Mark Eting is one of Duncey’s Caps top outside sales agents. Because the company is based in Texas, but Mark lives in Cleveland and sells for the company in the northeast, Mark purchased a personal computer and a laptop to use for work purposes, but did not get reimbursed by the company. He did, however, provide the computer to Duncey’s IT department to install the company’s sales tracking program. Unbeknownst to Mark, the IT department also installed software that allowed the company to determine when Mark accessed the sales tracking program and what information he accessed. Duncey’s employee handbook – which Mark acknowledged – stated the company could monitor his use and access of company data on personal devices. For the laptop, Mark purchased software called “LogMeIn” which allowed him to remotely access the home personal computer while he was on the road. Thus, Mark could use his laptop while traveling, access the home computer, and enter the sales data. At a team sales retreat, Mark casually mentioned to his boss, Tom Prior, how he logged his sales data on the road by using LogMeIn.    

When Mark quit, Duncey’s IT department investigated his use of the sales program, and found he had been logged in more than usual. Suspicious of this activity, Tom went into LogMeIn and successfully guessed his username and password. While perusing Mark’s personal computer, Tom found Mark had set up a Google Mail account and was emailing Duncey’s customer information to one of its competitors. Duncey filed suit against Mark for various claims. When Mark read the lawsuit’s allegations, he realized the only way Duncey’s learned that information would have been by accessing his personal computer or laptop. Mark fired off a counterclaim for computer hacking. Does Mark’s claim stand a chance?  

Continue Reading An Employer’s Spooky Interpretation of its Bring Your Own Device (BYOD) Policy

Last month, Jim Duncey, the majority owner and face of Duncey’s Caps, Inc., was involved in a car accident and arrested for DWI.   Facing a PR crisis Duncey’s board of directors called an emergency meeting.  The board implemented its crisis plan, issued a statement condemning driving while intoxicated, suspended Duncey, ordered him to attend rehabilitation, and made a $100,000 donation to MADD. 

While the company survived the initial PR crisis, its bottom line did not.  Retail sales during the following quarter were down 20%.  One of the company’s major commercial customers also terminated its contract that produced $3 million in revenue annually.  To make matters worse, the board’s private investigator discovered that Duncey had previously been arrested for DWI three years earlier while on vacation in another state, but had managed to keep it quiet.  Does the company have any legal remedies against Duncey on top of terminating him?  Should the company seek those remedies? Continue Reading The Calm After the PR Storm: Recovering Damages from the Offender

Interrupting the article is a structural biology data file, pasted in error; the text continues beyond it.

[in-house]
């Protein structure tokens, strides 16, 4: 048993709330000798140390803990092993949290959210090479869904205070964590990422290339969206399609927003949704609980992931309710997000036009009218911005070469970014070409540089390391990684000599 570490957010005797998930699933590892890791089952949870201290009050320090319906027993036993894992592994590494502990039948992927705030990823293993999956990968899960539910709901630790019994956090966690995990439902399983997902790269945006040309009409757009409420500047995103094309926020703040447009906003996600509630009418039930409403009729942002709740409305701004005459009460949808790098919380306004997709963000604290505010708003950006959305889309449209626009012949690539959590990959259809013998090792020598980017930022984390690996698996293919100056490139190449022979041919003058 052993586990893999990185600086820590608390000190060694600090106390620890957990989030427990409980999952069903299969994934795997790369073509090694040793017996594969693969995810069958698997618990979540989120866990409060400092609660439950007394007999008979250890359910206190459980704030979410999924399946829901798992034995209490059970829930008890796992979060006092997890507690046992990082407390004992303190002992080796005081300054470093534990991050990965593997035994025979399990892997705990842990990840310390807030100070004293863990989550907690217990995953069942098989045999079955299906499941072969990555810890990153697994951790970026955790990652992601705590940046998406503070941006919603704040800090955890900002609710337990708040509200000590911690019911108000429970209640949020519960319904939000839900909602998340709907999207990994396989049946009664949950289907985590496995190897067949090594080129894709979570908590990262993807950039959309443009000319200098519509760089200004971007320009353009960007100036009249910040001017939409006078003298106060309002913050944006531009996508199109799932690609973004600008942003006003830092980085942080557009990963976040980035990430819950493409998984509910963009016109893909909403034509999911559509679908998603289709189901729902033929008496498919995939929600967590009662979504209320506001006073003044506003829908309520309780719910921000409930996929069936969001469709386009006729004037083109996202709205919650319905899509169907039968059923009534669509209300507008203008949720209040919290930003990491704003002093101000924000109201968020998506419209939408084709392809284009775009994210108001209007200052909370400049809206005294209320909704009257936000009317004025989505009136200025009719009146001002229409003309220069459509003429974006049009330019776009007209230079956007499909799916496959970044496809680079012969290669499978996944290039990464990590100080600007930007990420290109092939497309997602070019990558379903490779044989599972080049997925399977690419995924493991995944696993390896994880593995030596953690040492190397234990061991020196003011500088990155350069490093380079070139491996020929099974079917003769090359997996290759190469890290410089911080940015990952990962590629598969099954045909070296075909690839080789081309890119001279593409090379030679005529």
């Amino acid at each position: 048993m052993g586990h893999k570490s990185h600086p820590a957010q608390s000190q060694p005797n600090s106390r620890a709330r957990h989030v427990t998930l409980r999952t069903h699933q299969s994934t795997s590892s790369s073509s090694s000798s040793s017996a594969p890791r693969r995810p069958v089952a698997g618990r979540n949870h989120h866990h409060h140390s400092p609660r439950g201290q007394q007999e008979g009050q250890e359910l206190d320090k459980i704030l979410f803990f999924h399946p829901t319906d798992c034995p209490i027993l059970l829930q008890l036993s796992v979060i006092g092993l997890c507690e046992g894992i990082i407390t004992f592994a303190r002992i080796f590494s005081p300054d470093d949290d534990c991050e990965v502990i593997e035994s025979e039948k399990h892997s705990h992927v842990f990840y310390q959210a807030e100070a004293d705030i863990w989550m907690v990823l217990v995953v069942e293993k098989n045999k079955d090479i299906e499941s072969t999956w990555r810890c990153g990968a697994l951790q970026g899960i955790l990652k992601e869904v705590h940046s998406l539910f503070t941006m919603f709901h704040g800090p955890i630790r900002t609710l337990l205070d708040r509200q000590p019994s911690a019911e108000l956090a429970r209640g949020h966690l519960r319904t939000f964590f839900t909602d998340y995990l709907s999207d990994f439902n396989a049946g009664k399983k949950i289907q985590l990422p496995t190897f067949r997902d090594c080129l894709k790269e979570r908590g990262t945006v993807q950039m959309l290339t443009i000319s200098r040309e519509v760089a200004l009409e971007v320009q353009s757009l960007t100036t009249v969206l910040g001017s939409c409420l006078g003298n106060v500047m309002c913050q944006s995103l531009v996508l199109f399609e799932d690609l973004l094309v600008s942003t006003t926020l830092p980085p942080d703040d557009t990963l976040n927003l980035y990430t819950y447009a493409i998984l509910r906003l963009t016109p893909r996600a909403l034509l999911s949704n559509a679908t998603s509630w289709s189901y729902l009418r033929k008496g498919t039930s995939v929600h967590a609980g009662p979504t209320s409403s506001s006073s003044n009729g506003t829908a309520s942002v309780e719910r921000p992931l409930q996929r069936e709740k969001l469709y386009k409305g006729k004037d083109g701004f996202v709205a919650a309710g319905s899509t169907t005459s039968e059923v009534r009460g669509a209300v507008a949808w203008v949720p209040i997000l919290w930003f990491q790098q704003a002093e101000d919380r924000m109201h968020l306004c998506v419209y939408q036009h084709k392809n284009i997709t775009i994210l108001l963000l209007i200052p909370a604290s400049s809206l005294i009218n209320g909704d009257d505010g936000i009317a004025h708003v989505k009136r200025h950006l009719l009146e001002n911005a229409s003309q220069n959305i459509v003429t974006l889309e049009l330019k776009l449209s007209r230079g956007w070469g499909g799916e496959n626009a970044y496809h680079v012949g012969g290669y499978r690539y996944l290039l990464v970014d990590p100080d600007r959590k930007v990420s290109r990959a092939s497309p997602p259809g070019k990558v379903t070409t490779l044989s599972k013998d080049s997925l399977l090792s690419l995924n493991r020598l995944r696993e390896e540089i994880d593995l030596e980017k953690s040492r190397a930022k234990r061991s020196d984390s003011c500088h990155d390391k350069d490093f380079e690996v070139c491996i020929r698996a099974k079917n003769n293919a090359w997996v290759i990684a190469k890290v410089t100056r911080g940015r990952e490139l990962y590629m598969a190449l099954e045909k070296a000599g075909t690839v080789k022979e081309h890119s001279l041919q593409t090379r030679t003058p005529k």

Jim Duncey is more than just the majority owner of Duncey’s Caps, Inc. – he’s the face of the company, appearing on billboards, in television and radio ads, and on the home page of the company’s website.  He is one of the most influential and recognizable business leaders in the city.  On Saturday night Jim and his wife Diane attend a charity event at the toniest country club in town.  With a little “liquid courage” Jim was the high bidder at the night’s live auction, which earned him respect (and envy) from those in attendance.  On the way home Jim ran a stop sign and t-boned another vehicle.  The driver of the other vehicle suffered serious injuries that would force her to spend several weeks in the hospital.  Police investigating the accident gave Jim a field sobriety test, which he failed.  Jim ended blowing a .12 BAC and was charged with DWI.  The accident, along with Jim’s arrest, was the lead story on the Sunday news.        

With the face of the company in legal and public relations trouble, Duncey’s board of directors called an emergency meeting to discuss the situation and consider options.  What can they do?

Continue Reading Jekyl and Hyde: When the Face of Your Company Becomes a PR Liability

 

Before Duncey’s Caps, Inc. hired Bud Dunop as its new human resources manager in 2018, all of Duncey’s human resources issues were handled by Dot Uris. One of Dot’s responsibilities was to have all new employees complete their new hire paperwork, which included an agreement for the employee and Duncey’s to arbitrate any employment-related disputes.  The arbitration agreement included a signature block for Dot to sign on behalf of Duncey’s.  Instead of signing each employee’s agreement, Dot just placed it in the employee’s file.   

One day Don “Crash” Gordon broke his foot when he walked around the corner of the warehouse and stepped into a bucket that another Duncey’s employee placed on the floor.  Crash filed a lawsuit against Duncey’s when it failed to cover his medical bills.  Duncey’s attorney filed a motion to compel arbitration, attaching a copy of the arbitration agreement that Crash signed but Dot did not.  Will Duncey’s be able to get this lawsuit sent to arbitration? Continue Reading Are Employers Required to Sign Employees’ Arbitration Agreements?

Duncey’s Caps, Inc. hired Bud Dunop as its new human resources manager for 2018.  Bud quickly determined that Duncey’s needed a formal employee policy handbook.  Included within the handbook was an arbitration agreement requiring employees to arbitrate all claims against Duncey’s relating to the employee’s employment.